I never gave up because I knew what I wanted to do. The thing that inspired me into comedy was a tape that I watched. It was by Eddie Morphy titled Delirious. I was making some friends laugh and my elder brother’s friend saw me and said he’d give me a tape.
So when he gave me the tape, I watched it and convinced myself that it’s what I want to do. It was that period I saw Ali Baba on Charly Boy Show but then, he wasn’t really cracking jokes, he was doing skits. I couldn’t write jokes as such, I had only stories and didn’t know the rules and how to structure it. So when I watched him, I liked it and knew it was what I wanted.
So for all the pain and struggle, I knew what I was going through was normal. It’s not that I’m a rich kid, I was used to all the struggles. I made my first money in SS.2 and that was when I was playing drums. So the hustling started since my childhood
So when was the turning point?
I had a lot of turning point because everything links to each other. The first one was when I did a show in UNIBEN. It was Ali Baba’s show and I wanted him to watch me perform. The show was produced by Marcus Makay. I wanted to perform for only one reason-for Ali Baba to see me.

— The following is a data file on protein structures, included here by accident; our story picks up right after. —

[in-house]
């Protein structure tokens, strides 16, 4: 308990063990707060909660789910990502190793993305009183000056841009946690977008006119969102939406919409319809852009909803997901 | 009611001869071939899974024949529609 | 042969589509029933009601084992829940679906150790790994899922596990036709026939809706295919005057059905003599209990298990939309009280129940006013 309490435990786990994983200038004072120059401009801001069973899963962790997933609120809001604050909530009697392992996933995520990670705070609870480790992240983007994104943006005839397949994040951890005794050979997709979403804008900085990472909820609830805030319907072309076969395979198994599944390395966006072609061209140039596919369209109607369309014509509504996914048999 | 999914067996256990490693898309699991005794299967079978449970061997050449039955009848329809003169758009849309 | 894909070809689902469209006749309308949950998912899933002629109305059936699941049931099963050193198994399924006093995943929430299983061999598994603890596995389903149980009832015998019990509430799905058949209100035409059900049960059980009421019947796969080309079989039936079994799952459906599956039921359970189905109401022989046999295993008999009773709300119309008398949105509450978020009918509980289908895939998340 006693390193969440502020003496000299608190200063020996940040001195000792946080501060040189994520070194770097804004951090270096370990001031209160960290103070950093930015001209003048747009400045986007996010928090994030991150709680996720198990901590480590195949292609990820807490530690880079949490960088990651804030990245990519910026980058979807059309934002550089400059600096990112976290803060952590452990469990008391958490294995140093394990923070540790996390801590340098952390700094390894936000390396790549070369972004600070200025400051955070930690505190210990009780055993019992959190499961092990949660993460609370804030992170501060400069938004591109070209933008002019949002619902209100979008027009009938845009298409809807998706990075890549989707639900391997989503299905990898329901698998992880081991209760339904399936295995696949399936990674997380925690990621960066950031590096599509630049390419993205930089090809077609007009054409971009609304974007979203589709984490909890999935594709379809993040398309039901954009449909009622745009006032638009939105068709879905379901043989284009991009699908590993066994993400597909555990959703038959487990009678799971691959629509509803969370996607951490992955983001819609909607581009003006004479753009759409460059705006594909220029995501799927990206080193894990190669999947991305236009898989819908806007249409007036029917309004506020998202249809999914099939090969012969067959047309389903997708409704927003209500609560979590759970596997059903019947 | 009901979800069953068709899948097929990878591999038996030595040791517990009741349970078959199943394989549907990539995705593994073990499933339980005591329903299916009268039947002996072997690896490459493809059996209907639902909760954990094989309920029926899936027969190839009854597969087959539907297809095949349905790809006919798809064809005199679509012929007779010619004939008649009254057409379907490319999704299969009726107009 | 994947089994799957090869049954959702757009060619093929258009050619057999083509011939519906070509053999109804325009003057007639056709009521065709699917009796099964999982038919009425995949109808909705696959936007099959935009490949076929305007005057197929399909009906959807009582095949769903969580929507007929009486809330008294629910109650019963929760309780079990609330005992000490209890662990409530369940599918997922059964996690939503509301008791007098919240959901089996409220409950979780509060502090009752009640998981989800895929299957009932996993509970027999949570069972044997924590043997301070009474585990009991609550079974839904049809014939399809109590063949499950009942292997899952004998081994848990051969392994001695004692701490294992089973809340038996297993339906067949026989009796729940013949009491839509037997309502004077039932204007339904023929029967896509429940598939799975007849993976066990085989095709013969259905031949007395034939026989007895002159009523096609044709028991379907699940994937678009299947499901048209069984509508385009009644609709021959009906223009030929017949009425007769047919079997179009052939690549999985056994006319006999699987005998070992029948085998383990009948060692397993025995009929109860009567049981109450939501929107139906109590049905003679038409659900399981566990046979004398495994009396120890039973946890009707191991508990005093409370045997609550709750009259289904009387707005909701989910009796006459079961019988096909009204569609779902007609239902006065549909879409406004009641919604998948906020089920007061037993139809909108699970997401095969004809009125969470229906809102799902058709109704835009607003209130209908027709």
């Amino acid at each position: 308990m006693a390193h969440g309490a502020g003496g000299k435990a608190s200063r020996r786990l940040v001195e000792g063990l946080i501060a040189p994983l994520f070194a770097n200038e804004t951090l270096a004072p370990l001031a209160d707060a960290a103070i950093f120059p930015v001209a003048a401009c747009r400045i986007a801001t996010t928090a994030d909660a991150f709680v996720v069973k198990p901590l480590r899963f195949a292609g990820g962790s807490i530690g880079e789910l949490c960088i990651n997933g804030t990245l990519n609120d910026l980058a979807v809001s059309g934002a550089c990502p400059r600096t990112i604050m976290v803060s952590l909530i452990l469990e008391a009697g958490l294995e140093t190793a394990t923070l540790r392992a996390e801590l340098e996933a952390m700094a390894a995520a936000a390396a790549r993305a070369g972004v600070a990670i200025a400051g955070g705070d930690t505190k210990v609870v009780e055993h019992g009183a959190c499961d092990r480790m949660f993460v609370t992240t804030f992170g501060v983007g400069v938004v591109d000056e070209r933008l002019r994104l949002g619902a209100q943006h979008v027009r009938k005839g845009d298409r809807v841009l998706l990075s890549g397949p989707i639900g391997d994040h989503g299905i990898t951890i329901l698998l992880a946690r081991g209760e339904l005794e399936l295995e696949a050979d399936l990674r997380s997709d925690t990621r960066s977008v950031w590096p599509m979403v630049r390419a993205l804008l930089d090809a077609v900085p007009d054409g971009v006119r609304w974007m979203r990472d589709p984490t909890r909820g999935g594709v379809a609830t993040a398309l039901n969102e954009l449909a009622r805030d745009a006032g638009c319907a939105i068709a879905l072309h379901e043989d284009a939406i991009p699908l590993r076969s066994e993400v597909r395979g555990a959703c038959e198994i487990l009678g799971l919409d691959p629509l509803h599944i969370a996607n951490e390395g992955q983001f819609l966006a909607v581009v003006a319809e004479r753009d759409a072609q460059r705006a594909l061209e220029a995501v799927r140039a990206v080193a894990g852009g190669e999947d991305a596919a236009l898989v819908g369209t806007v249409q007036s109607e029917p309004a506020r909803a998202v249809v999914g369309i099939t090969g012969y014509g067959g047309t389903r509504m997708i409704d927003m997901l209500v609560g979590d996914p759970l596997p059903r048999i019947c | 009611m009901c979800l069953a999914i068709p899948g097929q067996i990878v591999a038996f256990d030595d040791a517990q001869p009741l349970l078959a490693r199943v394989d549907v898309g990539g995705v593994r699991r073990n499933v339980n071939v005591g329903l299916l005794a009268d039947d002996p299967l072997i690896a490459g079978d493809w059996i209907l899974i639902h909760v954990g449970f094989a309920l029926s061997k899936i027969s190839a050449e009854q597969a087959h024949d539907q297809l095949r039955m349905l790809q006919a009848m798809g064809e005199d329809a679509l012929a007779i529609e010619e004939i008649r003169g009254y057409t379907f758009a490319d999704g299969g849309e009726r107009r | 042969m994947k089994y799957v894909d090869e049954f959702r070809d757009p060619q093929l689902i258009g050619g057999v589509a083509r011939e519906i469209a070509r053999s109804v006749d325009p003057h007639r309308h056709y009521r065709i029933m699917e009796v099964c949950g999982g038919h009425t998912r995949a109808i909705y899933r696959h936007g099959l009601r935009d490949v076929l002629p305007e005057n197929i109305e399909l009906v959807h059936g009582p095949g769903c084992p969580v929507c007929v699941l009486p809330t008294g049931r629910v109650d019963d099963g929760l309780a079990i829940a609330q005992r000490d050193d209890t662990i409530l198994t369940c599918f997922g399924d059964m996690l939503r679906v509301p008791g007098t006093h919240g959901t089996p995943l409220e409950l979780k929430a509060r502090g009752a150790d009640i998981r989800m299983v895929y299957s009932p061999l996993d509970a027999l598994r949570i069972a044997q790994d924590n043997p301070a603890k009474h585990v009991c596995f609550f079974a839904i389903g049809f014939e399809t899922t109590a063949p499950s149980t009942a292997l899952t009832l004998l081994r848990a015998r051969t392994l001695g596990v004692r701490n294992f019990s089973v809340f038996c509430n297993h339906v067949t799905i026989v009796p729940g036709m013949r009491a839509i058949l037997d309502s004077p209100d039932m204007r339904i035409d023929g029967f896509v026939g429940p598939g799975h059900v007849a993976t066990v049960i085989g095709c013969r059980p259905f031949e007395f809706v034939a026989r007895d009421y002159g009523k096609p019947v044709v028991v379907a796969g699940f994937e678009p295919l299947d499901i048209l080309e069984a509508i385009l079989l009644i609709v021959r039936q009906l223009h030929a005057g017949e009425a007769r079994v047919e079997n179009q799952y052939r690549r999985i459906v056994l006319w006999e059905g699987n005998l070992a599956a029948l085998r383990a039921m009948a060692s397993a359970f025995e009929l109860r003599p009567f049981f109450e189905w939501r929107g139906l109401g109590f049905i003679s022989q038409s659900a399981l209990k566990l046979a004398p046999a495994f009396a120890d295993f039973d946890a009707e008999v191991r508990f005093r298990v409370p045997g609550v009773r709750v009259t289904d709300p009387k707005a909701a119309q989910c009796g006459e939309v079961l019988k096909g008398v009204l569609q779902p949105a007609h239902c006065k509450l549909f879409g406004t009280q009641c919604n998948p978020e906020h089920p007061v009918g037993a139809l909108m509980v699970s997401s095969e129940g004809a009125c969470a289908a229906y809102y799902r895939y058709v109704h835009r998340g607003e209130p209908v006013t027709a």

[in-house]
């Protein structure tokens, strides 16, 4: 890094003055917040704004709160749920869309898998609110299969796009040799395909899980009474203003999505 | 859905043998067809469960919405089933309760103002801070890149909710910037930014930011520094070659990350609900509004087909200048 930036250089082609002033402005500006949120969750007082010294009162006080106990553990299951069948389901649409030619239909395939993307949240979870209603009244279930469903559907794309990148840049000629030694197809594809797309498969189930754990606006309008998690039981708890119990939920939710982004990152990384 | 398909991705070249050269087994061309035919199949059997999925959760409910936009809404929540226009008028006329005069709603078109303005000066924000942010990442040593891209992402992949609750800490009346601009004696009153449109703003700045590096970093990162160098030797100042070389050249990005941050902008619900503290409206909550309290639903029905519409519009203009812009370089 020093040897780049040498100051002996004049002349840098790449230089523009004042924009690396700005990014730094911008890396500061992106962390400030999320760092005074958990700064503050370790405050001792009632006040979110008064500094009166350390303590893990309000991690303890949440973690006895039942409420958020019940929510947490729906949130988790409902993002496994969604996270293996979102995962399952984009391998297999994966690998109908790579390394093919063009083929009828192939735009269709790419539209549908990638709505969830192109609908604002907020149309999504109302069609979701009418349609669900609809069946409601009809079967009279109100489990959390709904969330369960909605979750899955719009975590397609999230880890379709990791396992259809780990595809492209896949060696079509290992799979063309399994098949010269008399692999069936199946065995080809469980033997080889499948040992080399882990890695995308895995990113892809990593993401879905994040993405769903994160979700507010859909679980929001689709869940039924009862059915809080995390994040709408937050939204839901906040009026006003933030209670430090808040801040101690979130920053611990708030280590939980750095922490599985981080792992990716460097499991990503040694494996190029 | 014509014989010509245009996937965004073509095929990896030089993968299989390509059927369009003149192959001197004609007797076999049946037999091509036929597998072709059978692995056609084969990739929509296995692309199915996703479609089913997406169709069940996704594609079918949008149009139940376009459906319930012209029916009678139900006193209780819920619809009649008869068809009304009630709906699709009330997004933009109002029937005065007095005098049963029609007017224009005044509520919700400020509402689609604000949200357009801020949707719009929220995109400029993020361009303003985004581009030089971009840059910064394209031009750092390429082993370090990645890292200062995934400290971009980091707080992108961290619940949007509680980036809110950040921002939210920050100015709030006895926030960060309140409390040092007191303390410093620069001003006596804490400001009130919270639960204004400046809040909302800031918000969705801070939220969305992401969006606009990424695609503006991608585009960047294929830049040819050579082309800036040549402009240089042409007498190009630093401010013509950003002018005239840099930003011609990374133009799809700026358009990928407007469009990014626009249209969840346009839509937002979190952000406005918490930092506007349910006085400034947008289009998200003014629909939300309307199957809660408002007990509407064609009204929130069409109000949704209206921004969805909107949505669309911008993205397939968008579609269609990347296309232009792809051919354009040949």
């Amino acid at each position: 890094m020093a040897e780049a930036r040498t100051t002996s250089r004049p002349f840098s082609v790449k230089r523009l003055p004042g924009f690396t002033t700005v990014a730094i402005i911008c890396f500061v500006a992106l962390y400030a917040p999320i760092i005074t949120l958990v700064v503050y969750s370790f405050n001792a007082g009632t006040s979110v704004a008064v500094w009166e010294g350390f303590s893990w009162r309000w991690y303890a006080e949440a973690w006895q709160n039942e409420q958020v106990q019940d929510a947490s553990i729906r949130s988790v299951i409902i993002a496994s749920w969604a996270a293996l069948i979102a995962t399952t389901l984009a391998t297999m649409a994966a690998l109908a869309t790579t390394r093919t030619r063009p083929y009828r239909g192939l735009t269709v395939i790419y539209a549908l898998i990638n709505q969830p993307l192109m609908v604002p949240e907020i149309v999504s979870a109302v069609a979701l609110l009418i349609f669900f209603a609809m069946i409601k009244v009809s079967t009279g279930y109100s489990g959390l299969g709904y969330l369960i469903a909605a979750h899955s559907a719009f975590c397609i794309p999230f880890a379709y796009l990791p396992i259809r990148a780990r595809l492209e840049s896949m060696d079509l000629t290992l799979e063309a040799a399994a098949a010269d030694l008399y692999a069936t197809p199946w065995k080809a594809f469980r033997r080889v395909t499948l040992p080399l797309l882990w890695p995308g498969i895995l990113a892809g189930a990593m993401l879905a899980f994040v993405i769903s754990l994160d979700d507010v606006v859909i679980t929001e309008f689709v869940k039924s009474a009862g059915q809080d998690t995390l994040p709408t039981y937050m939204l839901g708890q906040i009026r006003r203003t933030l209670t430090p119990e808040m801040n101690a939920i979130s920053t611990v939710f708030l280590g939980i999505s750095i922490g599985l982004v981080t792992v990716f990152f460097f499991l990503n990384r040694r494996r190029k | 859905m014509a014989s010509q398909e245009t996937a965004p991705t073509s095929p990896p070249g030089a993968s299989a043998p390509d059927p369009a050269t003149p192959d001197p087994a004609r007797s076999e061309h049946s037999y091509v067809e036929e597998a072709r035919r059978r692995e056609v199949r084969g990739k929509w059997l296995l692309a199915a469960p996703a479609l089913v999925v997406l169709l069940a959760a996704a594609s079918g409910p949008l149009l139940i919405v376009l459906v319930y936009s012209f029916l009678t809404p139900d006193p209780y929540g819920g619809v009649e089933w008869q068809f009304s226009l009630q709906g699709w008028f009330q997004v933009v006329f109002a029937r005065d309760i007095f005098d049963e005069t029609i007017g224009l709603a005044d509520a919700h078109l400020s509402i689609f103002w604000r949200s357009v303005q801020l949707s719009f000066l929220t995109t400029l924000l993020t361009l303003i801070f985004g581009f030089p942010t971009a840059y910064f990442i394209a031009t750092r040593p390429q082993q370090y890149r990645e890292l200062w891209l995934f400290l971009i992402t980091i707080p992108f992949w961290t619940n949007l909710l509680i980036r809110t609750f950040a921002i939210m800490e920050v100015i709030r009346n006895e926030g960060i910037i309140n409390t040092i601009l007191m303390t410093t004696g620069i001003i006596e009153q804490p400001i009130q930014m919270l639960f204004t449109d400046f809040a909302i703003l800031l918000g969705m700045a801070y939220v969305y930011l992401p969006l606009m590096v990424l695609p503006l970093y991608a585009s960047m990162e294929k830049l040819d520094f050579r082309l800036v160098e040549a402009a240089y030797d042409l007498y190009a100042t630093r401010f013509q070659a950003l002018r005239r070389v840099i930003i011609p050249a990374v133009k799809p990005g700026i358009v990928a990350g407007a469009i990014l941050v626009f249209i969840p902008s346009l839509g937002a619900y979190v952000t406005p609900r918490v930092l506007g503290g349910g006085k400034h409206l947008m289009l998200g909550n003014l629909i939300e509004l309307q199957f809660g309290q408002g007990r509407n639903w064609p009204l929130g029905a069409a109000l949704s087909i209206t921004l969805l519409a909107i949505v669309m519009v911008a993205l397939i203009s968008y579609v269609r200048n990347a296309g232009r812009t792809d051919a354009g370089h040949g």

But the organizer of the show said I couldn’t perform but I was adamant because that was the only opportunity I had to let someone in the industry see my talent and appreciate me. So at that point, Makay refused. So I talked to some of those bad boys in Uniben to help me out even if they have to threaten him to allow me.
So they talked to him Ali Baba came in. Basorge whom I’d met Basorge during the Fanta party was also there. But when I met him backstage, he didn’t take me seriously.
So those guys talked to Makay and he allowed me to perform. After the show, Ali gave me his card and asked me to call him. I didn’t know his phone was a voice mail. So I was calling all the time and leaving voice mails. I had no choice but to track him down to his office through the address I got from his card.